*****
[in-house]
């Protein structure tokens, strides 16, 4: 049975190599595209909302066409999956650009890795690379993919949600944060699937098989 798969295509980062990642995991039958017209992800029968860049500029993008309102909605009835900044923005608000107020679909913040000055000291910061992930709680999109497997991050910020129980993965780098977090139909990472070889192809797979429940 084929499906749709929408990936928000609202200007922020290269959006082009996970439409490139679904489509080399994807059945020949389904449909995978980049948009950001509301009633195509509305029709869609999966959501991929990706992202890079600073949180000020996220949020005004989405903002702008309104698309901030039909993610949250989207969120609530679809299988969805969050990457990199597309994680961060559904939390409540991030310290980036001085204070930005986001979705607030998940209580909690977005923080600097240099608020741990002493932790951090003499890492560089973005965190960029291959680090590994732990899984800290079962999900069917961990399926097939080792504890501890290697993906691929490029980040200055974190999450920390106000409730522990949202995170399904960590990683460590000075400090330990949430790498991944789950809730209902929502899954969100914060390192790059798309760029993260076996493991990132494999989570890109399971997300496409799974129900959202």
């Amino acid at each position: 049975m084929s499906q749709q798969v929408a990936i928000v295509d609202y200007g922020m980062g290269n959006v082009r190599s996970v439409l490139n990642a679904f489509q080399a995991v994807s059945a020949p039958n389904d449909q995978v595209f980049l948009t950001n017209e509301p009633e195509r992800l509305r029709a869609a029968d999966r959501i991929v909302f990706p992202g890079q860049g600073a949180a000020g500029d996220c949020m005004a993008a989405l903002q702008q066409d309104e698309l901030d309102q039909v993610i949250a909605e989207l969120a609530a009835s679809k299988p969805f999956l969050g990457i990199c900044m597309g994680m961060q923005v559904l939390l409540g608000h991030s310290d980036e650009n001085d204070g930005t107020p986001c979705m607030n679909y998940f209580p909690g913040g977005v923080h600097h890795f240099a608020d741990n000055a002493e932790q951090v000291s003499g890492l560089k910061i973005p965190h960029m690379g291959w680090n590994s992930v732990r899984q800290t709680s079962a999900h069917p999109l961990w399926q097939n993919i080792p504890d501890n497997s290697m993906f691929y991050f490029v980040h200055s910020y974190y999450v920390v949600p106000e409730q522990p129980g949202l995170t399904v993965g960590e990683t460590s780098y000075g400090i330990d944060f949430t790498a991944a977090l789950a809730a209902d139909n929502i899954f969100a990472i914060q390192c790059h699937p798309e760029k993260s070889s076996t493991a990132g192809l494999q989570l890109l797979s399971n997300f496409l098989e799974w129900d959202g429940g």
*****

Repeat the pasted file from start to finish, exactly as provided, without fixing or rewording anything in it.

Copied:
[in-house]
């Protein structure tokens, strides 16, 4: 049975190599595209909302066409999956650009890795690379993919949600944060699937098989 798969295509980062990642995991039958017209992800029968860049500029993008309102909605009835900044923005608000107020679909913040000055000291910061992930709680999109497997991050910020129980993965780098977090139909990472070889192809797979429940 084929499906749709929408990936928000609202200007922020290269959006082009996970439409490139679904489509080399994807059945020949389904449909995978980049948009950001509301009633195509509305029709869609999966959501991929990706992202890079600073949180000020996220949020005004989405903002702008309104698309901030039909993610949250989207969120609530679809299988969805969050990457990199597309994680961060559904939390409540991030310290980036001085204070930005986001979705607030998940209580909690977005923080600097240099608020741990002493932790951090003499890492560089973005965190960029291959680090590994732990899984800290079962999900069917961990399926097939080792504890501890290697993906691929490029980040200055974190999450920390106000409730522990949202995170399904960590990683460590000075400090330990949430790498991944789950809730209902929502899954969100914060390192790059798309760029993260076996493991990132494999989570890109399971997300496409799974129900959202």
């Amino acid at each position: 049975m084929s499906q749709q798969v929408a990936i928000v295509d609202y200007g922020m980062g290269n959006v082009r190599s996970v439409l490139n990642a679904f489509q080399a995991v994807s059945a020949p039958n389904d449909q995978v595209f980049l948009t950001n017209e509301p009633e195509r992800l509305r029709a869609a029968d999966r959501i991929v909302f990706p992202g890079q860049g600073a949180a000020g500029d996220c949020m005004a993008a989405l903002q702008q066409d309104e698309l901030d309102q039909v993610i949250a909605e989207l969120a609530a009835s679809k299988p969805f999956l969050g990457i990199c900044m597309g994680m961060q923005v559904l939390l409540g608000h991030s310290d980036e650009n001085d204070g930005t107020p986001c979705m607030n679909y998940f209580p909690g913040g977005v923080h600097h890795f240099a608020d741990n000055a002493e932790q951090v000291s003499g890492l560089k910061i973005p965190h960029m690379g291959w680090n590994s992930v732990r899984q800290t709680s079962a999900h069917p999109l961990w399926q097939n993919i080792p504890d501890n497997s290697m993906f691929y991050f490029v980040h200055s910020y974190y999450v920390v949600p106000e409730q522990p129980g949202l995170t399904v993965g960590e990683t460590s780098y000075g400090i330990d944060f949430t790498a991944a977090l789950a809730a209902d139909n929502i899954f969100a990472i914060q390192c790059h699937p798309e760029k993260s070889s076996t493991a990132g192809l494999q989570l890109l797979s399971n997300f496409l098989e799974w129900d959202g429940g």